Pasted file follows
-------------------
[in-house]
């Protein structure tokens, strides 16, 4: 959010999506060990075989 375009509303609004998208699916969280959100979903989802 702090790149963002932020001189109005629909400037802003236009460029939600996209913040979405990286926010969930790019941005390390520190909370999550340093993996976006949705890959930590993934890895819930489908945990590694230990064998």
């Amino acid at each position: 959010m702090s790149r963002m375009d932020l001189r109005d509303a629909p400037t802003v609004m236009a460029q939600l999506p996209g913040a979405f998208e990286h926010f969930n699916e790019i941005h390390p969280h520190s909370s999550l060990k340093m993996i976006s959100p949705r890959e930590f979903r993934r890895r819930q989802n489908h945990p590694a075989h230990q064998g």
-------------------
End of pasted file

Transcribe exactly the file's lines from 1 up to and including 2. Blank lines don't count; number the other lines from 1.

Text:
[in-house]
């Protein structure tokens, strides 16, 4: 959010999506060990075989 375009509303609004998208699916969280959100979903989802 702090790149963002932020001189109005629909400037802003236009460029939600996209913040979405990286926010969930790019941005390390520190909370999550340093993996976006949705890959930590993934890895819930489908945990590694230990064998």